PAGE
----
Today is World Day to Combat Desertification because on 17 June 1994 the United Nations Convention to Combat Desertification in Those Countries Experiencing Serious Drought and/or Desertification, Particularly in Africa (UNCCD) was adopted in Paris. Its purpose is to address desertification and mitigate the effects of drought through national action programs that incorporate long-term strategies supported by international cooperation and partnership arrangements. Almost every nation in the world is a signatory. Canada withdrew in 2013 because the, then, conservative government was concerned about the financial efficiency of the UN program (claiming that only 18% of money paid into the fund went on programming, and the rest was spent on bureaucracy). Otherwise 194 countries participate in worldwide partnership. Only about 10 micro-nations are not party to the Convention.
Combating desertification is a component of linked ecological strategies worldwide that include encouraging sustainable agriculture, using sustainable alternatives to fossil fuels and reducing carbon emissions, halting climate change, and conserving water resources. The global observance event on 17 June 2016 will be held in Beijing. By organizing the global observance in China, the 2016 WDCD will demonstrate how Land Degradation Neutrality can be a critical element for achieving other sustainable development goals, especially for promotion of inclusive and sustainable economic growth.
Desertification is defined in the text of the United Nations Convention to Combat Desertification (UNCCD) as “land degradation in arid, semi-arid and dry sub-humid regions resulting from various factors, including climatic variations and human activities.” The earliest known discussion of the topic arose soon after the French colonization of West Africa, when the Comité d’Etudes commissioned a study on desséchement progressif to explore the prehistoric expansion of the Sahara Desert.
The world’s most noted deserts have been formed by natural processes interacting over long intervals of time. During most of these times, deserts have grown and shrunk independent of human activities. Paleodeserts are large sand seas, some extending beyond the present margins of core deserts, such as the Sahara, the largest hot desert.
Desertification has played a significant role in human history, contributing to the collapse of several large empires, such as Carthage, Greece, and the Roman Empire, as well as causing displacement of local populations. Historical evidence shows that the serious and extensive land deterioration occurring several centuries ago in arid regions had three epicenters: the Mediterranean, the Mesopotamian Valley, and the loess plateau of China, where population was dense.
Drylands (areas where precipitation is counterbalanced by evaporation) occupy approximately 40–41% of Earth’s land area and are home to more than 2 billion people. It has been estimated that some 10–20% of drylands are already degraded, the total area affected by desertification being between 6 and 12 million square kilometers. About 1–6% of the inhabitants of drylands live in desertified areas, and around one billion people are under threat from further desertification.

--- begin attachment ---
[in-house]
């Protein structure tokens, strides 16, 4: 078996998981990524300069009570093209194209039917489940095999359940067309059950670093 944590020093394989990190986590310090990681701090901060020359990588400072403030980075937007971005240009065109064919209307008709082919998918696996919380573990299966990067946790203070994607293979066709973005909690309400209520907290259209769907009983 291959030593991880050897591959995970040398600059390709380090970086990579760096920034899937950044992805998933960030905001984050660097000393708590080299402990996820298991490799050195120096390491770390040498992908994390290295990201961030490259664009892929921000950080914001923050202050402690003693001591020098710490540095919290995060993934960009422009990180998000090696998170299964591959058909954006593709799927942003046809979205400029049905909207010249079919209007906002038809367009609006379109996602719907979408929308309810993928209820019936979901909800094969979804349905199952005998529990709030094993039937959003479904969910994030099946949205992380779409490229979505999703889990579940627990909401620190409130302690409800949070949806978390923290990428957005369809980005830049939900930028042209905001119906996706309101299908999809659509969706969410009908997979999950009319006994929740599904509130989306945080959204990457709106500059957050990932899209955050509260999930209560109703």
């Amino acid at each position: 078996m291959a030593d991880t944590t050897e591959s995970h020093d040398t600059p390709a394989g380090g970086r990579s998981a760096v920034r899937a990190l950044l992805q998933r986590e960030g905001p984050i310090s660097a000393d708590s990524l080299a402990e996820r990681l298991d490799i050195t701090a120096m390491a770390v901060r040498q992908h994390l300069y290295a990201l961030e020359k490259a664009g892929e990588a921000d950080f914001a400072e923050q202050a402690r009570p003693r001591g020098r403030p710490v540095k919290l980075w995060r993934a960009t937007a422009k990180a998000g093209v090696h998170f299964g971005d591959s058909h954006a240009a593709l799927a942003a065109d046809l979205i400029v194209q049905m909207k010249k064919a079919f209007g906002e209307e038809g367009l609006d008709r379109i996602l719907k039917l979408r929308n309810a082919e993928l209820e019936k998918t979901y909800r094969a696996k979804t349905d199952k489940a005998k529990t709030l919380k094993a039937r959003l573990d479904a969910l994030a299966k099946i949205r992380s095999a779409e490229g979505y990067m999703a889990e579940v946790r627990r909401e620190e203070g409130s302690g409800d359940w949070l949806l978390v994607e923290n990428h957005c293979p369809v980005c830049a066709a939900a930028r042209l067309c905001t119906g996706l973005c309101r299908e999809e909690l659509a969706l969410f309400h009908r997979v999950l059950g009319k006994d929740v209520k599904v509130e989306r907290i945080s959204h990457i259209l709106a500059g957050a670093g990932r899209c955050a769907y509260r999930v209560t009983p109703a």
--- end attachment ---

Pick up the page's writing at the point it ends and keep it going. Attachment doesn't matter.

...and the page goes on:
The immediate cause of desertification is the loss of vegetation. This is driven by a number of factors, alone or in combination, such as drought, climatic shifts, intensive tillage for agriculture, overgrazing, and deforestation for fuel or construction materials. Vegetation plays a major role in determining the biological composition of the soil. Studies have shown that, in many environments, the rate of erosion and runoff decreases exponentially with increased vegetation cover. Unprotected, dry soil surfaces blow away with the wind or are washed away by flash floods, leaving infertile lower soil layers that bake in the sun and become an unproductive hardpan.
A downward spiral is created in many underdeveloped countries by overgrazing, land exhaustion and overdrafting of groundwater in many of the marginally productive world regions due to overpopulation pressures to exploit marginal drylands for farming. Decision-makers are understandably averse to invest in arid zones with low potential. This absence of investment contributes to the marginalization of these zones. When unfavorable agro-climatic conditions are combined with an absence of infrastructure and access to markets, as well as poorly adapted production techniques and an underfed and undereducated population, most such zones are excluded from development. This results in mass migrations out of rural areas and into urban areas, particularly in Africa. These migrations into the cities often cause large numbers of unemployed people, who end up living in slums.